My mother in law has dementia, don't know what type as my brother in law will not allow her to be seen by a doctor. They live in an apartment above mine, two family home. I bring her meals to her every day and bath her when I can get her to agree to it. She has not known who anyone is for about 3 years. I get her to take a bath from time to time but have to approach the subject very carefully. She can move around on her own, needing some help stepping into the tub. Her health seems to be good for a women of 83. I check her when I change her clothes for any signs of sores or spots on her skin. I'm wondering if any one else has been in the position like I'm in. I have tried to talk to my brother in law about having a doctor come in but he wont have it. My husband is afraid to push his brother on the subject of doctors. He's worried that the door will be locked and we wont be able to check on her like we are now. Any thoughts?
Southern

Lehigh Acres, FL

#70 Nov 16, 2010
Well, if you look back to May 30, you will see my first and only post to this forum...until now.

By July, there was little doubt that she was entering stage 7.
And then.......
On July 22 she was diagnosed with Lymphoma of the brain.
I made the hardest decision I ever made in my long life...
I elected not to treat the cancer.
I "might have bought her 6 to 9 Months more.....Although for much of that time she would have been unaware of her surroundings.
We had both expressed a wish to not ever be a "vegetable'... and that is what the neurosurgeon warned me of, if they were to radiate.....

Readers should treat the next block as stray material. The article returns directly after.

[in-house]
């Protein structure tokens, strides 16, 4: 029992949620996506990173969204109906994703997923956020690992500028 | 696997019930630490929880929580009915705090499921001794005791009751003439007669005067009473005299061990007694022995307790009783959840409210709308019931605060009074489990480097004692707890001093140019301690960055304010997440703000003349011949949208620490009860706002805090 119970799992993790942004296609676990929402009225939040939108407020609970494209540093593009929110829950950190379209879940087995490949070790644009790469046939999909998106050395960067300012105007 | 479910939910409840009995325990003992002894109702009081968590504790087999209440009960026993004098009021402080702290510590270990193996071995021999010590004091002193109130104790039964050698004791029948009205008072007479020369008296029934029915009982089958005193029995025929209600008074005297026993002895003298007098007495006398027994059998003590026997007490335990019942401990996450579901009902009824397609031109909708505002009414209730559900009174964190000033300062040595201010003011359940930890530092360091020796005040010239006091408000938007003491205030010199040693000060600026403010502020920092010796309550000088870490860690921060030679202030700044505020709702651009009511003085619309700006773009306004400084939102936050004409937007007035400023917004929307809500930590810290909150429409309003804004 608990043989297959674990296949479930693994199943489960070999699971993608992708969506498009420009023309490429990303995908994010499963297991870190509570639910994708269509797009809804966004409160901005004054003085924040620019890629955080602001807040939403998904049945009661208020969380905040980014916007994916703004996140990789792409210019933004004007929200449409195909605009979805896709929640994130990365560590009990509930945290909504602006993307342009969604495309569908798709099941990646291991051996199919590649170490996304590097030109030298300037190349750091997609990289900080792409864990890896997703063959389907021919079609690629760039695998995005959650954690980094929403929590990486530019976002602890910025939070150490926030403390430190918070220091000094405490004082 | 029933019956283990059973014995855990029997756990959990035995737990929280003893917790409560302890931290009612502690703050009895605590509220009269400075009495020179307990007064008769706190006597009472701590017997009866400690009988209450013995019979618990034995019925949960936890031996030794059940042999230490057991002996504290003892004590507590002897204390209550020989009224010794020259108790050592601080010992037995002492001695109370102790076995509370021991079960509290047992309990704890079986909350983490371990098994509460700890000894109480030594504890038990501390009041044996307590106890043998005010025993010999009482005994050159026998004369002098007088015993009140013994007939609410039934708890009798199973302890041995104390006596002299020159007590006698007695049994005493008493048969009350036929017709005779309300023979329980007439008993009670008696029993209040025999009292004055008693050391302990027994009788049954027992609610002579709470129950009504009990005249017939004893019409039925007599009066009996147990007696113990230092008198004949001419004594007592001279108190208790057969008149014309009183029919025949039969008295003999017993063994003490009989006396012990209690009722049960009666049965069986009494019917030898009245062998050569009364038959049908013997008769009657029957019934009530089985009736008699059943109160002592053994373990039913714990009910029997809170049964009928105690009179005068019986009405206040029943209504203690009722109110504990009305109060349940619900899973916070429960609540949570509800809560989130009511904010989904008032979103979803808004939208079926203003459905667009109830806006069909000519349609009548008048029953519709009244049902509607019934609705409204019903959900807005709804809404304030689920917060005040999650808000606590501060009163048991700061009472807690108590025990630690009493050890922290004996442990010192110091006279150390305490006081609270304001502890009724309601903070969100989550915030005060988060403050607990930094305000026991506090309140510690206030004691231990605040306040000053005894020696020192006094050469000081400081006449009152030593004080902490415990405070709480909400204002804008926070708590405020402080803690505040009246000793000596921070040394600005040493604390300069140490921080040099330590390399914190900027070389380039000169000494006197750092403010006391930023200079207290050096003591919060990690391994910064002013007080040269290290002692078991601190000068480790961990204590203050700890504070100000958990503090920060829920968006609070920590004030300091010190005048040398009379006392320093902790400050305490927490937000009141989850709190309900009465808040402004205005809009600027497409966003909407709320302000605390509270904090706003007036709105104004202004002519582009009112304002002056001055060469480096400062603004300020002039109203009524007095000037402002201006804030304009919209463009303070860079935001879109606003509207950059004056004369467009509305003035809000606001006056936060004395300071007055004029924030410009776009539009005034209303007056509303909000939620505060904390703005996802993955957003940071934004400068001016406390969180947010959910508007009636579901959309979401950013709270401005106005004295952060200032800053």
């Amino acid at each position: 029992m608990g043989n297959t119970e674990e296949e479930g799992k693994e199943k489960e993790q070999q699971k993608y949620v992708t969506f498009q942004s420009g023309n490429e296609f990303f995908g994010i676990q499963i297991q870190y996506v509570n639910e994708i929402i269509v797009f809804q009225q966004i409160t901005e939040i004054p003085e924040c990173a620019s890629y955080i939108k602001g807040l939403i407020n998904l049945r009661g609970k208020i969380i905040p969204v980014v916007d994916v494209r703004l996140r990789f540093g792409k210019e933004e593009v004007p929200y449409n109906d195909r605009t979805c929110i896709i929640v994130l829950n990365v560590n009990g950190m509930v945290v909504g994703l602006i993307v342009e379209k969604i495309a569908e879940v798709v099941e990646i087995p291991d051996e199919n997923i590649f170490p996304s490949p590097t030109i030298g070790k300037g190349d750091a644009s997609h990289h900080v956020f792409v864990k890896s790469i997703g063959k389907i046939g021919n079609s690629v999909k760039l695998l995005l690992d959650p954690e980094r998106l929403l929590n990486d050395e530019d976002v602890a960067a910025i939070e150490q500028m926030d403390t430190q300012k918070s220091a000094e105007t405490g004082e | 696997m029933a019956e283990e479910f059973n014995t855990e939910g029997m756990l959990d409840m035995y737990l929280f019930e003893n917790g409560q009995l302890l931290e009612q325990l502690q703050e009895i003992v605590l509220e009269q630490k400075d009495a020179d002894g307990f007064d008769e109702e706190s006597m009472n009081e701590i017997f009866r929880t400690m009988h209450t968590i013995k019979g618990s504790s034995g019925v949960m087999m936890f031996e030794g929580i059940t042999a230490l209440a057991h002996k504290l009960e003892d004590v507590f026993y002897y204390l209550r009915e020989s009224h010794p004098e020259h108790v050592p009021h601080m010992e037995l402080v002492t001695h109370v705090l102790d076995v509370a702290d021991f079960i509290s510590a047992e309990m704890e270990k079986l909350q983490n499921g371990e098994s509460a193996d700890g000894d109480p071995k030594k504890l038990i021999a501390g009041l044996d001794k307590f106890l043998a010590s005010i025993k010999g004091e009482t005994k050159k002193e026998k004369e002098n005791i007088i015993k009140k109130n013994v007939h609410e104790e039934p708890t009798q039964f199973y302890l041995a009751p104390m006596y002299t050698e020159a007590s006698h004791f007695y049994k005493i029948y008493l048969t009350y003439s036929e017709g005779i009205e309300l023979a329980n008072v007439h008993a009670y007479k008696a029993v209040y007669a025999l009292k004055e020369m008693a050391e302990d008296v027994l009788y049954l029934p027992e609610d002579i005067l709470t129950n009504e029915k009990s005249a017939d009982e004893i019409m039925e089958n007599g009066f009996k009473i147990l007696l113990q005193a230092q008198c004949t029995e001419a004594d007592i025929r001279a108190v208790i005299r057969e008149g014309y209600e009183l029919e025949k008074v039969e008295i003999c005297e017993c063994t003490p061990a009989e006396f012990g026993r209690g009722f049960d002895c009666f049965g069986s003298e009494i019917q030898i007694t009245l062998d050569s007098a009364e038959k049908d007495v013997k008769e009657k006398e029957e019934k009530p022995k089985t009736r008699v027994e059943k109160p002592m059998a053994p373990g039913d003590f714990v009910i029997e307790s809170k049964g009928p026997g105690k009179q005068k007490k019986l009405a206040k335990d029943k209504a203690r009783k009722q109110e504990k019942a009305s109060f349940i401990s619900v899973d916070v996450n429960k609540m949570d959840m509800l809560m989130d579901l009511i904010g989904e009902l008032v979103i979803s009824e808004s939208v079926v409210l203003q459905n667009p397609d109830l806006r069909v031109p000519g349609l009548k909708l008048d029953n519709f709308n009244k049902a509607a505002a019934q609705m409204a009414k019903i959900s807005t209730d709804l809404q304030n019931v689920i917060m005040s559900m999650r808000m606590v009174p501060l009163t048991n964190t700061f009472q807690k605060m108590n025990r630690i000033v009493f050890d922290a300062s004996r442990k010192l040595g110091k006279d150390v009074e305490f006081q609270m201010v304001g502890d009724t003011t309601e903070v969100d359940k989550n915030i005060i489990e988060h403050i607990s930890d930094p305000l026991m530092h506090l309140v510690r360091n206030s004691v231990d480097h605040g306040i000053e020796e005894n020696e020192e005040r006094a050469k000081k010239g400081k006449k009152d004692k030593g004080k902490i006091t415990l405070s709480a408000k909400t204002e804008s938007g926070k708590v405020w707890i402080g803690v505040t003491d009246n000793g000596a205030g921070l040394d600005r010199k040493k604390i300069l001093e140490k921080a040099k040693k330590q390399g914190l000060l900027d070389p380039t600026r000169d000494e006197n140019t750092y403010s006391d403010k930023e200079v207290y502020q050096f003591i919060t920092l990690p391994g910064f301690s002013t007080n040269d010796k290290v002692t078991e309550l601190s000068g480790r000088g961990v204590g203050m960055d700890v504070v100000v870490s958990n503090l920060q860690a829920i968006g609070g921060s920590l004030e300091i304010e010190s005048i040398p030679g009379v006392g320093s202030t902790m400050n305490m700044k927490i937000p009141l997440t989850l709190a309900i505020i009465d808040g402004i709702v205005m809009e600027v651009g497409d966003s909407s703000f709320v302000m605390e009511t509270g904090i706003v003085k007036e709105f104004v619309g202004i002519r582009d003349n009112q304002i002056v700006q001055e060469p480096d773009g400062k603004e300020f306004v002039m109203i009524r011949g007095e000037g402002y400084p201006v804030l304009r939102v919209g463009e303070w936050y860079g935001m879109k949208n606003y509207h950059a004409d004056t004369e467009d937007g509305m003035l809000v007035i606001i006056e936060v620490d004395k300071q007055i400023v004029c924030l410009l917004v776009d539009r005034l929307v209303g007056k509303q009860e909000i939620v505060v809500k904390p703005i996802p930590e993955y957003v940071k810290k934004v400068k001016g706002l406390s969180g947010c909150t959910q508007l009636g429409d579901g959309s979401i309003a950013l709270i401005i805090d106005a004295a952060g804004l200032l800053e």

She Passed away quietly and pain free, at Hospice House on August 17.
Even knowing that it was inevitable, with Stage 6 behind her, I loved her very much and it tore my heart out.
It has taken till now before I could write about it....and even at that I am tearing up as I write.
She was the kindest, gentlest, nicest person I ever met in my life.
We were lovers, spouses and best friends for 42 years.
It really was no "burden" to care for her.
It was a duty and an honor.

I feel so sorry for you whose loved one has had a distinct personality change. My wife was still the same person when she died as when I met her.
She just couldn't remember when I met her and she could no longer do things that we take for granted like talking on the phone.......But she was still my girl.

I will always miss her and I will always love her.
I may learn to live with it, but I will never "get over it".

We were so lucky to have lived such a great love story.

I leave you folks with my hope that it will work out as good as it possibly can..
And I join you in prayer that someday, soon......they will find a cure/preventative for this hateful disease.

God bless you.
Lisa

Orlando, FL

#71 Nov 17, 2010
Southern wrote:
Well, if you look back to May 30, you will see my first and only post to this forum...until now.
By July, there was little doubt that she was entering stage 7.
And then.......
On July 22 she was diagnosed with Lymphoma of the brain.
I made the hardest decision I ever made in my long life...
I elected not to treat the cancer.
I "might have bought her 6 to 9 Months more.....Although for much of that time she would have been unaware of her surroundings.